Wed, Nov 27, 2013 - Page 13 News List

Chinese firms may issue yuan bonds

FORMOSA BONDS:The commission is hoping the relaxation could expand the market, develop professional expertise and help Taiwan develop into a yuan hub

By Crystal Hsu  /  Staff reporter

The Financial Supervisory Commission (FSC) yesterday gave the green light for Chinese enterprises to issue yuan-denominated bonds in Taiwan in yet another attempt to boost the bond market and underwriting business for local financial institutions.

Starting today, large state-owned Chinese banks, commercial lenders and their overseas branches may start to issue Formosa bonds after gaining approval from the GRETAI Securities Market (GTSM), the commission said.

China-based subsidiaries of Taiwanese financial institutions and affiliates of locally listed companies are also qualified to issue Formosa bonds, it said.

“The opening will help expand the Formosa bond market and digest yuan deposits,” as Taiwan is seeking to develop into a regional offshore yuan hub after Hong Kong, the regulator said in a statement.

Taiwan started allowing banks to take in yuan deposits in February, and as of the end of last month, total deposits reached 123.25 billion yuan (US$20.23 billion), as the yuan’s higher yield encouraged many to switch their local-currency savings to yuan.

Opening the market to yuan-denominated bonds should also increase local securities companies’ underwriting revenue and led to the training of experts in yuan-linked financial products, the commission said.

Earlier, GTSM set a goal of issuing 10 batches of Formosa bonds worth 10 billion yuan this year. As of the end of September, Taiwan has issued five batches of Formosa bonds with a total value of 3.9 billion yuan.

The Australia and New Zealand Banking Group (ANZ) hailed the latest regulatory relaxation as a major breakthrough because Chinese firms are the main users of its home currency.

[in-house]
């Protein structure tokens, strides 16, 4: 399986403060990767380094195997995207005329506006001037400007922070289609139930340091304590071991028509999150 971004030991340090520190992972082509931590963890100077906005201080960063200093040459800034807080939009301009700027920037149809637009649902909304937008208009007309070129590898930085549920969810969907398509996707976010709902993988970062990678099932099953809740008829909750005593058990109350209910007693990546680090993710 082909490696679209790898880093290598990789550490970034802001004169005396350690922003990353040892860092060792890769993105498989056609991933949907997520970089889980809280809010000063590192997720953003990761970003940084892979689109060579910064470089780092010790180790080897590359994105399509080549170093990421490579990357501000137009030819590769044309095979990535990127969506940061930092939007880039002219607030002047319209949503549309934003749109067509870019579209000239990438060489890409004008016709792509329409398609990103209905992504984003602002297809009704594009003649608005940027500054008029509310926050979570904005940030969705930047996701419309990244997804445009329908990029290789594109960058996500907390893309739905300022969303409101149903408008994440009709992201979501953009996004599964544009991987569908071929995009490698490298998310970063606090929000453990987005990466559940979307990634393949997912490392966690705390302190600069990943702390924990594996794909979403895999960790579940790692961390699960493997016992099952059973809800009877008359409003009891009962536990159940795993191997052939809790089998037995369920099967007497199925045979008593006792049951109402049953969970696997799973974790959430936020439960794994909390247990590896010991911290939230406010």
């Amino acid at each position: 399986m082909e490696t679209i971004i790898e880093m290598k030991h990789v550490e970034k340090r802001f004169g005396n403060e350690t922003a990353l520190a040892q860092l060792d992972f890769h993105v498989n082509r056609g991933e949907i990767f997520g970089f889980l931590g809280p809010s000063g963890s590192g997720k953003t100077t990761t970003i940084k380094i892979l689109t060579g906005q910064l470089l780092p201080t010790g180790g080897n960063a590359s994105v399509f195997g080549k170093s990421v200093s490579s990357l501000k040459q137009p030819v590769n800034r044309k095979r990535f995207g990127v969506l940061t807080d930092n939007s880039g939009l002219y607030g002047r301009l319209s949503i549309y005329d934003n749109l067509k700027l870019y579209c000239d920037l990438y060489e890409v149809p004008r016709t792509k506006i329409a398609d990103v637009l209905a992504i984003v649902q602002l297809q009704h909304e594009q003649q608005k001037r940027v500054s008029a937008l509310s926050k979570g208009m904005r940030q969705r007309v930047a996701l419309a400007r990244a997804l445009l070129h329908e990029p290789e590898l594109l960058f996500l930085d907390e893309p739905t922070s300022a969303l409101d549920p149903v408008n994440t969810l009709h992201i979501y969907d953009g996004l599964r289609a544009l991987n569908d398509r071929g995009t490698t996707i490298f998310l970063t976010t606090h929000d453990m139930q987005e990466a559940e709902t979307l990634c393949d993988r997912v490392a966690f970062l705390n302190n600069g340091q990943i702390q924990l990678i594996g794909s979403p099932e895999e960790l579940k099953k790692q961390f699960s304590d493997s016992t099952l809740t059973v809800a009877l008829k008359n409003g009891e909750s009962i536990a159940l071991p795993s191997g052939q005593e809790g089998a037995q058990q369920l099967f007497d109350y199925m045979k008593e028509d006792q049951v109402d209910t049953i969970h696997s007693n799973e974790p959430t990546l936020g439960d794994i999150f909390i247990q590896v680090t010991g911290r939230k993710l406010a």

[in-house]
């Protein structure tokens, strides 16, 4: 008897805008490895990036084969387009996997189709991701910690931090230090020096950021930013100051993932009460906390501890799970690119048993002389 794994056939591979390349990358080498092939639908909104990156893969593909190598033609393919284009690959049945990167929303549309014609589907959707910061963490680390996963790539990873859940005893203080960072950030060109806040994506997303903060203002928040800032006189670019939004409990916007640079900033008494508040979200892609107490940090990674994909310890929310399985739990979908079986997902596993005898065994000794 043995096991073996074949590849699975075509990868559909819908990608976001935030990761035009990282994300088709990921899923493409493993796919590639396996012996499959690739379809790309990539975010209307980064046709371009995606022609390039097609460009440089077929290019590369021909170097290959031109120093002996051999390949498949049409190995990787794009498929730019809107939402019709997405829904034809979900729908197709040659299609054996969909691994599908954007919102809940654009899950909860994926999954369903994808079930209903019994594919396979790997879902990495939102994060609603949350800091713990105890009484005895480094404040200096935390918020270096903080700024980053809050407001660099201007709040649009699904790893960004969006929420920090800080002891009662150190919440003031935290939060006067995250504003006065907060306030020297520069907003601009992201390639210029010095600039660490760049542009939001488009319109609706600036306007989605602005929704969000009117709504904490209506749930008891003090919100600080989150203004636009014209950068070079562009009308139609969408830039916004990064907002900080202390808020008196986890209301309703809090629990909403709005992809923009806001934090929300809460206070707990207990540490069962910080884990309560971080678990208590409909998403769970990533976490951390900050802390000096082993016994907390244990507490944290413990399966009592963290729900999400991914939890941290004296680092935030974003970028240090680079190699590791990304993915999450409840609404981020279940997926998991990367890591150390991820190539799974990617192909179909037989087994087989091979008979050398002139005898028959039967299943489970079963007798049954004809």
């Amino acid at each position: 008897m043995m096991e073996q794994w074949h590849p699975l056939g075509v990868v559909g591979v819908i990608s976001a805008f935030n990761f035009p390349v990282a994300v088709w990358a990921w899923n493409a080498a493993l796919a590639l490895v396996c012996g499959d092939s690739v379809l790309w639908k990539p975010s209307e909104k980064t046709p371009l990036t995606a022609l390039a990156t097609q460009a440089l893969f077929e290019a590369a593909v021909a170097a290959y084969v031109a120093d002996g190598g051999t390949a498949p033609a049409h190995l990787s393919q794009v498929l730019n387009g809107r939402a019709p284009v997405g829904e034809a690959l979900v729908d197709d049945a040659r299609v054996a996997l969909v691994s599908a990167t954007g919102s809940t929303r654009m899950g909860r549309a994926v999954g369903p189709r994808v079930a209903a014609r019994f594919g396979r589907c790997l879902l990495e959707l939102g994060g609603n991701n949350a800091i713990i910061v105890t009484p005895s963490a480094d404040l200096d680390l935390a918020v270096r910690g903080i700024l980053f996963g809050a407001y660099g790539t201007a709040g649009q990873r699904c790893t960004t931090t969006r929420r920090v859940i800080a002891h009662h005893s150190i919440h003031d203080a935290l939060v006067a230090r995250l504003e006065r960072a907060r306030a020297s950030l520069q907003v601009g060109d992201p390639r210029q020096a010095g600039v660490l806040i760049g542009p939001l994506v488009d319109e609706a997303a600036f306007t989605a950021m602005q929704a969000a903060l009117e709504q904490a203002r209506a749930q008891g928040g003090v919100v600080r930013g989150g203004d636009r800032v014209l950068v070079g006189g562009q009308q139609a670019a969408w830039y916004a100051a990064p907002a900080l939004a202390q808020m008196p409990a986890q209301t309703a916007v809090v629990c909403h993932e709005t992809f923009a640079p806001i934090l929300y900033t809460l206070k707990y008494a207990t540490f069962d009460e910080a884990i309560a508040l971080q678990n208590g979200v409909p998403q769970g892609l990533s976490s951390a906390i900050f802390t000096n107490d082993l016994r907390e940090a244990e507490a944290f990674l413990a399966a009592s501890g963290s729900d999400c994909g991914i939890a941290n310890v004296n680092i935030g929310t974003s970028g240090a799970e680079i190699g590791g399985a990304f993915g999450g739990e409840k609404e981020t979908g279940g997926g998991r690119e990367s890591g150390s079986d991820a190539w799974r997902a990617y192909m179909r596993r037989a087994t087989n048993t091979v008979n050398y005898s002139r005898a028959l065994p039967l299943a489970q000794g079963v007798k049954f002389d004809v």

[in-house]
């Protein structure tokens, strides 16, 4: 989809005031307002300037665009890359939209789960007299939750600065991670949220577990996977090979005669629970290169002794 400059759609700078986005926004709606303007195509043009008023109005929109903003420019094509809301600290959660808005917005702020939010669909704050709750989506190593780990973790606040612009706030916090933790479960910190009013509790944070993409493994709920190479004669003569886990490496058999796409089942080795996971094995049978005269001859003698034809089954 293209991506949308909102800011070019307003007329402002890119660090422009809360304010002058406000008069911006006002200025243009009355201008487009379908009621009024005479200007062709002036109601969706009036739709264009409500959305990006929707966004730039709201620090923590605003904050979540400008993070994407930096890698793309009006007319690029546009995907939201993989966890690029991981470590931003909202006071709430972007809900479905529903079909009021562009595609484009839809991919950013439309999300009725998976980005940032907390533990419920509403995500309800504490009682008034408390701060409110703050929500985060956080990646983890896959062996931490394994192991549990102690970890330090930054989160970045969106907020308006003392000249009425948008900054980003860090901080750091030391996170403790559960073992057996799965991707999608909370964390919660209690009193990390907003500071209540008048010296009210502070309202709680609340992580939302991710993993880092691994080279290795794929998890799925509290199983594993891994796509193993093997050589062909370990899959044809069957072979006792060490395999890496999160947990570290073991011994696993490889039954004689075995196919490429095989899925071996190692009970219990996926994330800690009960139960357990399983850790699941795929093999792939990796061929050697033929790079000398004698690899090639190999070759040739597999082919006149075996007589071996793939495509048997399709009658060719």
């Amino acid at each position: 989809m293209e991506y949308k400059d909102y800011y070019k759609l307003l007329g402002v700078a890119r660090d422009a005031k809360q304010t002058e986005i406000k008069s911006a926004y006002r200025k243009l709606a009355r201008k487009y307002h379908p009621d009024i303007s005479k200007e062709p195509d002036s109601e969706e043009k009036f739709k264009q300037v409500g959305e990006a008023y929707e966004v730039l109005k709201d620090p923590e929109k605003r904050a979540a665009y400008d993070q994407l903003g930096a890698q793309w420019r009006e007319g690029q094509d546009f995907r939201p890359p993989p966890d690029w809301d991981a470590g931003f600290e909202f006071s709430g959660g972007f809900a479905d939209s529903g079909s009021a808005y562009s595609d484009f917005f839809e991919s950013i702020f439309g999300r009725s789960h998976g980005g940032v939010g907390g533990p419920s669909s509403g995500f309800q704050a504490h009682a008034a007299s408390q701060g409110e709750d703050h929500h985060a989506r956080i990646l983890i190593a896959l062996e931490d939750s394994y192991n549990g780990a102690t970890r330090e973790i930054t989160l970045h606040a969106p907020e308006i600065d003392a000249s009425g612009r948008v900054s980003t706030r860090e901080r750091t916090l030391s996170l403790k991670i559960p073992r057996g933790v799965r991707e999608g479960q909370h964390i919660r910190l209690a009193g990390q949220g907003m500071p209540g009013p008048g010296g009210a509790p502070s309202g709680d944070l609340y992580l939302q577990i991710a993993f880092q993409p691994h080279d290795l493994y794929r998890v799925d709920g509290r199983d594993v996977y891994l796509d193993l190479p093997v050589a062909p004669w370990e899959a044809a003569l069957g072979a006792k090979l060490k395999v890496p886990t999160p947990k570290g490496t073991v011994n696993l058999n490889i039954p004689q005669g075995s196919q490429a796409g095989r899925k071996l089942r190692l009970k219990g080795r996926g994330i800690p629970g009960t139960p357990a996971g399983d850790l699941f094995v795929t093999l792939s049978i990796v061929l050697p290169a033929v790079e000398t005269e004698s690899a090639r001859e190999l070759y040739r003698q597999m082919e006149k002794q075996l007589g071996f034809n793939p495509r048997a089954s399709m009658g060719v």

“It is important for Taiwan to tap into these segments because they are the main driver of the offshore yuan market,” ANZ senior economist Raymond Yeung (楊宇霆) said in Taipei.

In Hong Kong’s Dim Sum market, Chinese corporate and financial institutions represent 68 percent and 50 percent of the issuance in their respective segments last year, Yeung said.

To boost Taiwan’s Formosa bond market, China Development Bank (國家開發銀行) had expressed its intention to issue Formosa bonds sized at 5 billion yuan, ANZ said, citing media reports.

Given improved cross-strait relations, China’s policy banks will start to issue Formosa bonds to help set a benchmark for the local market to follow, Yeung said.

The Formosa bond market will primarily serve Taiwan’s domestic investors, while Hong Kong’s Dim Sum market and the Singaporean market will cater to global investors because of their sophisticated infrastructure, ANZ said.

Separately, the FSC announced plans to scrap the stock face value limit, currently set at NT$10, to encourage primary listing.

Commission Chairman William Tseng (曾銘宗) last month briefed lawmakers about the planned change aimed at giving companies more room to raise funds through the local capital market.

The face-value easing would end the current dual-track regulations, as foreign companies listed on the local bourse are not subject to the requirement, Tseng said.

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